The Euro traded at $1.1736 on Tuesday after plummeting down to $1.1722 earlier. On the other hand, the U.S. dollar soared. Before that, the greenback had been falling for seven straight weeks. Traders think that it was long due for a short-term corrective bounce.
Meanwhile, the Turkish lira traded at 7.2785 per dollar on Tuesday. It remained near Friday’s record low of 7.3650. The lira dropped due to concerns for the country’s dwindling foreign-exchange reserves.
The Norwegian crown rallied as oil prices increased. The Canadian dollar and the Russian ruble surged forward as well. The crown added 0.3%, while the Canadian dollar traded at $1.33 at last.
What are analysts’ estimations about the U.S. dollar?
Thus far, the greenback managed to hold on to its gains after skyrocketing to a one-week high against the Euro. Trades bought safe-haven currencies as the stalemate continued in the U.S. Congress over fiscal stimulus, and as U.S.-China tensions continue to rise.
Trump administration officials and Congressional leaders announced on Monday that they were ready to resume negotiations on a Covid-19 aid deal. But it’s still unclear whether they can overcome their differences and reach a consensus.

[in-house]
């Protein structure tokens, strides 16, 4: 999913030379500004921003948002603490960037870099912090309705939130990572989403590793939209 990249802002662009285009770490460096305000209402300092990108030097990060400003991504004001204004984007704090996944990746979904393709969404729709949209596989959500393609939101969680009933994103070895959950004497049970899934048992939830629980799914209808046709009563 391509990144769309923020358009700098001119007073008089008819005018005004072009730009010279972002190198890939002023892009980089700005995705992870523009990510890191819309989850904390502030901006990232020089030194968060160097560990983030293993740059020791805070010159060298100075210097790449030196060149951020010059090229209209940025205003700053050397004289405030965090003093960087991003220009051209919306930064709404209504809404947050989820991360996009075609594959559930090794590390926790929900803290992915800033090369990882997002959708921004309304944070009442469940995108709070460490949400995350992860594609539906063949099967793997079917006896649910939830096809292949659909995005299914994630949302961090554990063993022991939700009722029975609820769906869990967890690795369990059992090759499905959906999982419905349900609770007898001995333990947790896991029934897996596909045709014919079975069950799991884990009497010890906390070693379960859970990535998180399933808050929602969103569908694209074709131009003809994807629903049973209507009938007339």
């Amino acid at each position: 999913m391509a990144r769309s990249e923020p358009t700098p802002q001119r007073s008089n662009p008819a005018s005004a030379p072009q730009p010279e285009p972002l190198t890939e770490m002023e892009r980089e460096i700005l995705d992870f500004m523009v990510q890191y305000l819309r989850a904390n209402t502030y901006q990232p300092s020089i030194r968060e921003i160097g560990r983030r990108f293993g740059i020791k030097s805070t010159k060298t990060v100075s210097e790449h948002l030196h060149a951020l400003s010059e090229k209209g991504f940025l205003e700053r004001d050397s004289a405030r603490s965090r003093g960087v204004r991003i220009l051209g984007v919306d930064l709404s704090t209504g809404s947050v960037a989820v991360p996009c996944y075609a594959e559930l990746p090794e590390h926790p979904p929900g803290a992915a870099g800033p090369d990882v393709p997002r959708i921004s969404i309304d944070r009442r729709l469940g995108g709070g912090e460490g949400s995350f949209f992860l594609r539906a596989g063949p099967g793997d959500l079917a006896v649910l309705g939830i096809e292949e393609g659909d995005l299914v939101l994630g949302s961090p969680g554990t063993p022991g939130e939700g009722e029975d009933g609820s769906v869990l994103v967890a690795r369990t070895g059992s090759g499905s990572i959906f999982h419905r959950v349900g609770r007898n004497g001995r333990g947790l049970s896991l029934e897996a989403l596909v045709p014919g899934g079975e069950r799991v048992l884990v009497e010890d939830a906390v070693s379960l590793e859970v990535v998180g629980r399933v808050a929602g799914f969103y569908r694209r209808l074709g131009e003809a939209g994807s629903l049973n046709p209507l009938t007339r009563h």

According to Antje Praefcke, Commerzbank currency analyst, traders hope that everything will turn out for the best in the dispute. But she thinks that an agreement has probably already been priced accordingly, in which case, the U.S. dollar wouldn’t have any significant upside potential.
Praefcke added that the Euro does not have much to offer these days, either. Investors believed that the continent was outperforming the United States. This caused the common currency to rally recently.
Uncertainty about the stimulus worries traders. And escalating U.S.-China tensions don’t help matters. China retaliated to Washington’s sanctions on Hong Kong and Chinese officials recently. It imposed sanctions on 11 U.S. citizens, Republican being lawmakers among them.
U.S. Treasury Secretary Steven Mnuchin also referred to the subject on Tuesday. He stated that companies from China and other countries must comply with accounting standards. If not, they will be delisted from American stock exchanges as of the end of 2021.
The forex market’s response to the U.S.-China conflict has been limited so far. But experts think that the confrontations have longer-term implications.